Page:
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Movie Review: Charlotte’s Web

Charlotte’s Web
Directed by Gary Winick
Written by Susannah Grant and Karey Kirkpatrick from a film story by Earl Hamner Jr. based on the novel by E.B. White

I’ve had enough, haven’t you?  Charlotte’s Web could technically be described as yet another animated animal adventure from the overcrowded year of 2006, coming a month after what a deem to be the similarly-themed Happy Feet, in which we give personification to animals in order to save them.

E.B. White’s book is a classic, and I enjoyed reading it as a kid, and it has the story to become a classic movie.  But it’s not, and in this year especially, it comes off all too tired.  Runt pig Wilbur (Dominic Scott Kay) is saved from the axe by warm-hearted girl Fern (Dakota Fanning), and she shoulders the responsibility of taking care of it.  Eventually, though, Fern has to stop babying the pig and leave him out in the barn, where all of the other creatures can ostracize him.

But he befriends another outcast, the wise spider Charlotte A. Cavatica (Julia Roberts), who serves in the book and the movie as a sort of “that’s how life is” functionary.  The rat Templeton (Steve Buscemi) informs Wilbur that spring pigs usually end up on dinner tables, and Charlotte confirms this, but with an offer to help.  She starts spinning words into her web, much to the delight of the common folk around town, who declare it a miracle.  Unfortunately, we’re only human, and we get tired of miracles after awhile, and we need something more to captivate us.  So Wilbur always remains on the chopping block.  But Charlotte starts believing it might be the choice of words, made at the right time, that might save Wilbur.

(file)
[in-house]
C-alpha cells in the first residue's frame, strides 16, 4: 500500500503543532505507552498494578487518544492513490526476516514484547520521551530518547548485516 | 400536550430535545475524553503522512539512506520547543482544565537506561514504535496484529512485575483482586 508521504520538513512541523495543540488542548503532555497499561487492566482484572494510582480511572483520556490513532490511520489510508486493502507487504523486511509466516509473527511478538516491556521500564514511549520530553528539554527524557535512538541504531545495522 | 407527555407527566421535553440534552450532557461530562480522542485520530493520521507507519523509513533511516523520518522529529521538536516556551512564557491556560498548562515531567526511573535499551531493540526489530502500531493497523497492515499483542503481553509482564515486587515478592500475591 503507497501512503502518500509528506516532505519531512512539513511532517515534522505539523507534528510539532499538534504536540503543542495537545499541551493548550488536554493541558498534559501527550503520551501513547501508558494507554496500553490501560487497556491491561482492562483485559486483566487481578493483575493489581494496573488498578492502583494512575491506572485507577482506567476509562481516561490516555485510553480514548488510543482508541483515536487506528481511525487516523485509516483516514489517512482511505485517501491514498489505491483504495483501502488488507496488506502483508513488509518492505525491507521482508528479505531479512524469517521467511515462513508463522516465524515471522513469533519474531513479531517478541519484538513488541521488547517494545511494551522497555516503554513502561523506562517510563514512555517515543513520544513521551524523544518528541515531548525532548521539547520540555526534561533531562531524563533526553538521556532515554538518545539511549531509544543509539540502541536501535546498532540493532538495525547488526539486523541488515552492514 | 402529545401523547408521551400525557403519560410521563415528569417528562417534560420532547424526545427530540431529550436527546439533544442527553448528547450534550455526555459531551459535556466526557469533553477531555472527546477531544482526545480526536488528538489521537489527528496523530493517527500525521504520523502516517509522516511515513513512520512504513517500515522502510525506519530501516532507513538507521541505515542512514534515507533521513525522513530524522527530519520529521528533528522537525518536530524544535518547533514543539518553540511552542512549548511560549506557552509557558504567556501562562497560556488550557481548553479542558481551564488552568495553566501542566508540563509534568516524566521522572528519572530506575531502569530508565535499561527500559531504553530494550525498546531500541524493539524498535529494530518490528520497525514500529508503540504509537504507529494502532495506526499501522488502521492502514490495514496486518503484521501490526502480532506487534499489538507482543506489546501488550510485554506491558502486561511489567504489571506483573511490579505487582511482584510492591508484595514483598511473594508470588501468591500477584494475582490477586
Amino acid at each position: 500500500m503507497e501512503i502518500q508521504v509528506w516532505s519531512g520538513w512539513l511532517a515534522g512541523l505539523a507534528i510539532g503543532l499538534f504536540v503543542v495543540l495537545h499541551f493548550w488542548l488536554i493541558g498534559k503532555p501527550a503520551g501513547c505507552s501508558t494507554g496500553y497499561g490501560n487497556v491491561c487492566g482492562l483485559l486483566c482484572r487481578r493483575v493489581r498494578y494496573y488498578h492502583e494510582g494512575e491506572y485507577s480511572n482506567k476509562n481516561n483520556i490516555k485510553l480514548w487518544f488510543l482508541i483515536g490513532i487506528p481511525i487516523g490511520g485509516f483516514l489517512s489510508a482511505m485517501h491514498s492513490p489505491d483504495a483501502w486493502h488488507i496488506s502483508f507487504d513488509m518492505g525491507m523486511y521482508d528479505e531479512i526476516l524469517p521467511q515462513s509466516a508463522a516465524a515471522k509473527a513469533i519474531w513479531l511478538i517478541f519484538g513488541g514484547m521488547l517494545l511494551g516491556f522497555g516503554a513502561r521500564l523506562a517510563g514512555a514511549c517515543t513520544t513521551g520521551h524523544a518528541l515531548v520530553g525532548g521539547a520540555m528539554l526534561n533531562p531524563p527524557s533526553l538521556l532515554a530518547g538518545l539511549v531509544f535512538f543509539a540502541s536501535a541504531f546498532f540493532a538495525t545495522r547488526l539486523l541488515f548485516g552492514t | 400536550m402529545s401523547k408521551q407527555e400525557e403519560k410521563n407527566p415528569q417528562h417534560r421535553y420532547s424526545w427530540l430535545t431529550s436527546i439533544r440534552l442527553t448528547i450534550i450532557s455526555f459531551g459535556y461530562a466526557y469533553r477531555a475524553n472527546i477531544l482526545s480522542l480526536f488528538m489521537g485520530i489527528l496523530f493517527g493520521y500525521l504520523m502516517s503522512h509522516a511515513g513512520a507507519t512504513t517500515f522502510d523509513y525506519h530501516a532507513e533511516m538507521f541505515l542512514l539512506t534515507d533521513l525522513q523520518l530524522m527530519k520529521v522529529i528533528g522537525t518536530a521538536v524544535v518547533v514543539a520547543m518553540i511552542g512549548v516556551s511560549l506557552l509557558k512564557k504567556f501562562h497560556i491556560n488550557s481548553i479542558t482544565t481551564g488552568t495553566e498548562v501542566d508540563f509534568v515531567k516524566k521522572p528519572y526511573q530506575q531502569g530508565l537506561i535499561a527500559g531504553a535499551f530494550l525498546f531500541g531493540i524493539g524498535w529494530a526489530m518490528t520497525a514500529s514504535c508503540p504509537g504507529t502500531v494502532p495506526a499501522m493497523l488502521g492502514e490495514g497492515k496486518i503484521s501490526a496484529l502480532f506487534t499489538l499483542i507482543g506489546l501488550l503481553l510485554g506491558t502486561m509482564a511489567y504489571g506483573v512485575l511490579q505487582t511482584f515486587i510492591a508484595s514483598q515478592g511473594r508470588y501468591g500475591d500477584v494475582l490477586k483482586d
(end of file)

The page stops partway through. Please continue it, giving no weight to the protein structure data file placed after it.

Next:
If you’ve read the story then you know it’s not entirely a happy ending although it’s an uplifting one.  But for this movie’s sake, I could have done without the army of celebrity voices making their all-too-familiar, for-kids banter; plus the farting and burping, which as I’m sure all of you out there who read E.B. White’s novel remember how painstakingly he included those descriptions of flatulence.  Funny how a book like this doesn’t condescend to children, but when a movie is made the filmmakers feel like they have to.  Why can’t a kid movie just be a drama?  Why does every animal have to be a jokester?  I need a break from this comic relief.  Moreover, I need a break from talking, singing, and dancing animals.  I’ll be eating some bacon with a side of penguin later today.


Comment from KW
Time: December 20, 2006, 1:13 pm

I think you just helped me make a new rule for myself: if a family or kid-friendly film includes a fart joke–and I know about it ahead of time–I will forever boycott that movie.

Not because fart jokes are crass–which some certainly would believe–but because it is the lowest, least-original form of comedy there is. Just because little kids laugh, doesn’t mean it’s funny. Just because you know they’ll laugh if you put it in…doesn’t mean you should.

(By the way…the Shrek series is one of the WORST at including this “aim-low-brow” comedy….they skewer other films and genres fantastically, but they’re hooked on the fart and body humor.)

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